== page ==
1. Strive for intellectual humility. All knowledge is partial; therefore, we must all constantly ask questions and reflect. None of us know everything about anything.

2. Everyone has opinions. Opinions are not the same as informed knowledge.

3. Look beyond personal anecdotal evidence and look at broader societal patterns.

4. Notice your own defensive reactions, and attempt to use these reactions as entry points for gaining deeper self-knowledge.

5.Recognize how your social positionality (e.g., race, class, gender, ability, sexuality, religious preferences, etc.) informs your reactions to those you work with and learn from.

Additional Resources:

Encouraging Civil Behavior in Large Classes

Navigating Difficult Moments | Derek Bok Center, Harvard University

The Human Dimension


Critique and discussion of student work is one of the most rewarding and challenging parts of arts education. We are including some resources and tools to refer to in developing your own approach.

You can always reach out to your program director, Dean, or the Director of Faculty Affairs if you want to dialogue about how to design effective critique settings or need help navigating a difficult dynamic.

Critique Models and Writings:

The Critique Handbook: A practical manual for participation in the practice of the critique, The Critique Handbook is an invaluable resource for both faculty and students. Presenting hundreds of examples drawn from every genre of artmaking, noted artists Kendall Buster and Paula Crawford address the complexity of what actually occurs in critiques. Their book provides models for more informed and effective ways of conducting and taking part in critiques. Their observations, which can be applied to beginning through advanced studio courses, bring to light the underlying social and power dynamics of critiques and offer illuminating advice on how to make critiques more cogent and how students can benefit more fully from them.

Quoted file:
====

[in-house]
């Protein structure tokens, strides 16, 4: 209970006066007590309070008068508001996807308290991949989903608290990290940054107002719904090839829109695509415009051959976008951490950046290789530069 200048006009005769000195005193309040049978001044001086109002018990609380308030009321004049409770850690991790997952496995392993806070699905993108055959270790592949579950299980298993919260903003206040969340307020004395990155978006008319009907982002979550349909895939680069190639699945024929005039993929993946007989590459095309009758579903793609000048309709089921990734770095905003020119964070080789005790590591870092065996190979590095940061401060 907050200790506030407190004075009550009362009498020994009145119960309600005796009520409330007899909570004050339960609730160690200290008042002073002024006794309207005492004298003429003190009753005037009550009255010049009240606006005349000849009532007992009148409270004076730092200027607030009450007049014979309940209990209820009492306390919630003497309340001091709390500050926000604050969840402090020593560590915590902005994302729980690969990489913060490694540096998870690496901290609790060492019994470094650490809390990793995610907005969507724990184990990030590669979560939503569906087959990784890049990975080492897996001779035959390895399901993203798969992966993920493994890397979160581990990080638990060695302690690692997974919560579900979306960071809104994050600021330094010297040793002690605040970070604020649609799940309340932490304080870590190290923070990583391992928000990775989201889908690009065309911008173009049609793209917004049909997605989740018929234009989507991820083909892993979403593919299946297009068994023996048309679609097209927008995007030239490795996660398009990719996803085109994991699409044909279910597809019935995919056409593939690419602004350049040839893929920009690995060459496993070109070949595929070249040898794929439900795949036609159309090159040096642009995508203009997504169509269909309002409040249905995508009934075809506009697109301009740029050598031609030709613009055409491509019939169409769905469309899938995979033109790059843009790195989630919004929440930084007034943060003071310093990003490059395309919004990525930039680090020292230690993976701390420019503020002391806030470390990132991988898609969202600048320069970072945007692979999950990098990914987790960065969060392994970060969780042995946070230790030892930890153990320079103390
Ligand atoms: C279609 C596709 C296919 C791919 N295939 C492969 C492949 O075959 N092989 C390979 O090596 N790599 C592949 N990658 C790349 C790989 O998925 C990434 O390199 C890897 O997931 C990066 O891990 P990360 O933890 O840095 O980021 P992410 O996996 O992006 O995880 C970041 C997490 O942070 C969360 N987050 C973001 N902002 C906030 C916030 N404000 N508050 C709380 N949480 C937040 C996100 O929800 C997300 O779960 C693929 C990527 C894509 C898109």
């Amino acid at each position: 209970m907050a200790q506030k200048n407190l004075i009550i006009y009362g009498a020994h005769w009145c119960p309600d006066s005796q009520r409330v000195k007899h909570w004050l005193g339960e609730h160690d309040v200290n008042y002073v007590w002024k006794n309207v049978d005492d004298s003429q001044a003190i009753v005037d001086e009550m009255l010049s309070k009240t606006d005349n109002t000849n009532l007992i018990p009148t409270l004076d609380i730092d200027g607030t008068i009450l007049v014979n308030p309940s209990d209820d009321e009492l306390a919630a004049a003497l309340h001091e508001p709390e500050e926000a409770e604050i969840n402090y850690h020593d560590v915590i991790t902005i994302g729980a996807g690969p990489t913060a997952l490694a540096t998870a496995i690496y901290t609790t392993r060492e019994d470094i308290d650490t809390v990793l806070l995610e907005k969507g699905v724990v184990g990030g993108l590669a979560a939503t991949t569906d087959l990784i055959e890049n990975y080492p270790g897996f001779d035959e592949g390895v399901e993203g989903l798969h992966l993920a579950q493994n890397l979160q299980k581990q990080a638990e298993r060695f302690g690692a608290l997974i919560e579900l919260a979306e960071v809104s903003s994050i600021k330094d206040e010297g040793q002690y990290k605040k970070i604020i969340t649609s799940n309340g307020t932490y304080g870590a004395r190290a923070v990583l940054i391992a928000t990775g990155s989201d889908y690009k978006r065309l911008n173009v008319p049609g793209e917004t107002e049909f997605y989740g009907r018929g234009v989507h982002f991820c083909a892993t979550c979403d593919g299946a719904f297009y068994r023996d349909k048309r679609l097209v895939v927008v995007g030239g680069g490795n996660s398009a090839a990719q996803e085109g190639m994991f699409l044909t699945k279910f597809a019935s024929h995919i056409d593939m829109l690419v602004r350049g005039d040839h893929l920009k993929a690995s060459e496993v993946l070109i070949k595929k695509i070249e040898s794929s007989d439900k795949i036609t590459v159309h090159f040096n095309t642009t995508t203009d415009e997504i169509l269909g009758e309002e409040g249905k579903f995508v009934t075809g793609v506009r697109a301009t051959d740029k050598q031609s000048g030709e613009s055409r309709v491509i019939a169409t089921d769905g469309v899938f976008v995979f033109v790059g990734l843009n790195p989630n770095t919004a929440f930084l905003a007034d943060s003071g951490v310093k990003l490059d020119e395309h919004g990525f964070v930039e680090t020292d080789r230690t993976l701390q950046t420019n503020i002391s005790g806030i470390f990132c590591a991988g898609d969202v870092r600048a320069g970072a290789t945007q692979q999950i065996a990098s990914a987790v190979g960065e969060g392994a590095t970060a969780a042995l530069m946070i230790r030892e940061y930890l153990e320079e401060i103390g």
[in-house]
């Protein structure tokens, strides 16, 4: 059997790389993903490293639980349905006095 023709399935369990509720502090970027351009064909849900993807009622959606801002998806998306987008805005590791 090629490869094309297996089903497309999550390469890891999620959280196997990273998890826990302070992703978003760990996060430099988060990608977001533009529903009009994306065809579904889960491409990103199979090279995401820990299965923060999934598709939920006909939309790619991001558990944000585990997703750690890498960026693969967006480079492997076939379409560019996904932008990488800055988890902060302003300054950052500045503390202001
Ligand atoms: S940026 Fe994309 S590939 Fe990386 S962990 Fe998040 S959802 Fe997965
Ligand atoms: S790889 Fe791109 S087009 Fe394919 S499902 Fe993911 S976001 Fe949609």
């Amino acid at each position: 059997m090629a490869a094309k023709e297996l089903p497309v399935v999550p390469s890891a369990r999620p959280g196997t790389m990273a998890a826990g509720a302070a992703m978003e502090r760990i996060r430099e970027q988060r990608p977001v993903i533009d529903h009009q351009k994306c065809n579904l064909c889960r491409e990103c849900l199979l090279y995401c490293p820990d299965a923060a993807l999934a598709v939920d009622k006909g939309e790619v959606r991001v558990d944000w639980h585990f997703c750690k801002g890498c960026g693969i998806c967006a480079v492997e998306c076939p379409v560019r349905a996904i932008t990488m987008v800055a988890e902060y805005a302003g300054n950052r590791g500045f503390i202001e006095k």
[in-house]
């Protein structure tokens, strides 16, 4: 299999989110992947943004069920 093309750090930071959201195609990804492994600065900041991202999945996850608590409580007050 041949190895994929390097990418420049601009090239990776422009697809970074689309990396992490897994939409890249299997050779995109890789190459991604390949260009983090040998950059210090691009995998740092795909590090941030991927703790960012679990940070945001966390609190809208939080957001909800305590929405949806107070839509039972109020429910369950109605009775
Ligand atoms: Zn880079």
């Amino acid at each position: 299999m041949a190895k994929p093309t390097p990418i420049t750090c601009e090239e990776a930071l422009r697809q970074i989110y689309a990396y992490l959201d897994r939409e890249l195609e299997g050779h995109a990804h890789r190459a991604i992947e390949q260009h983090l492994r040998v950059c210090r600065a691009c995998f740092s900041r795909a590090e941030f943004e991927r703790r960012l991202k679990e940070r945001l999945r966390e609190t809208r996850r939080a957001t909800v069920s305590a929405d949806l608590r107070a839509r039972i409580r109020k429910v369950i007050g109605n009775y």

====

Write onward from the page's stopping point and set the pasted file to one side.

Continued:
Equitable Critique

The experience of students from underrepresented identities (including students of color, indigenous students, non binary students, international students) have often expressed that critique can be an isolating and particularly difficult classroom environment. 

This video: The Room of Silence on Vimeo - Eloise Sherrid was made by art students from RISD to describe their experience in critique. This article On Reconstructing Critique. How Critique can Reinscribe Trauma or… | by Lauren Williams | Antiracist Classroom discusses the difficulties and isolation that the experience of critique can cause.

Critique is one of the classroom settings where examining one’s own positionality and cultural contexts is most necessary.

Disclosure of Identity:

How you identify in terms of your gender, race, class, sexuality, religion, and dis/ability, among all aspects of your identity, is your choice whether to disclose (e.g. should it come up in classroom conversation about experiences and perspectives) and should be self-identified, not presumed or imposed.  Avoid calling on a student to speak on behalf of an identity group. 


A significant part of considering yourself an antiracist teacher is being willing to intervene and respond when microaggressions or overt  instances of harassment occur in your class.

Microaggressions are brief and commonplace verbal, behavioral, and environmental indignities, whether intentional or unintentional, that communicate hostile, derogatory, or negative messages to individuals based on their marginalized group membership. These messages have lasting, negative psychological impact on the target person and group. 

How Faculty Can Avoid Committing Microaggressions 

• Reflect on your own attitudes, stereotypes, and expectations. 

• Confront your own hesitancies. 

• Do not expect students to be experts on any experiences beyond their own and do not make them speak for the experience of an entire group of people. 

• Assume that the groups that you are talking about always are in some way represented in the classroom. 

• In those cases when students do have the courage to contact you and point out that they were offended by a remark that you made or an action that you undertook, listen to them. 

Be willing to acknowledge and apologize for mistakes.

How to Address Student-Perpetrated Microaggressions in the Classroom 

• Establish standards of responsibility and behavior for working collectively with others. 

• Challenge the discriminatory attitudes and behavior, rather than the person. 

• Teach students that impact is more important than intent. 

• Stop unintentional microinsults and ask students to rephrase or rethink comments. 

• Provide accurate information to challenge stereotypes and biases in the moment whenever possible.

If you have a situation involving discriminatory behavior or need advice about a classroom or student interaction contact:


One way to create an inclusive environment is in how you introduce yourself to your class on the first day. If you feel comfortable doing so, let the students know how they should address you: your name and your pronoun. ("My name is Gillian, and I go by she/her." "My name is Jamie, and my pronoun is they/them.") By setting this precedent yourself and then opening the floor for your students to introduce themselves, you make strides toward setting a tone for the space that is open and receptive.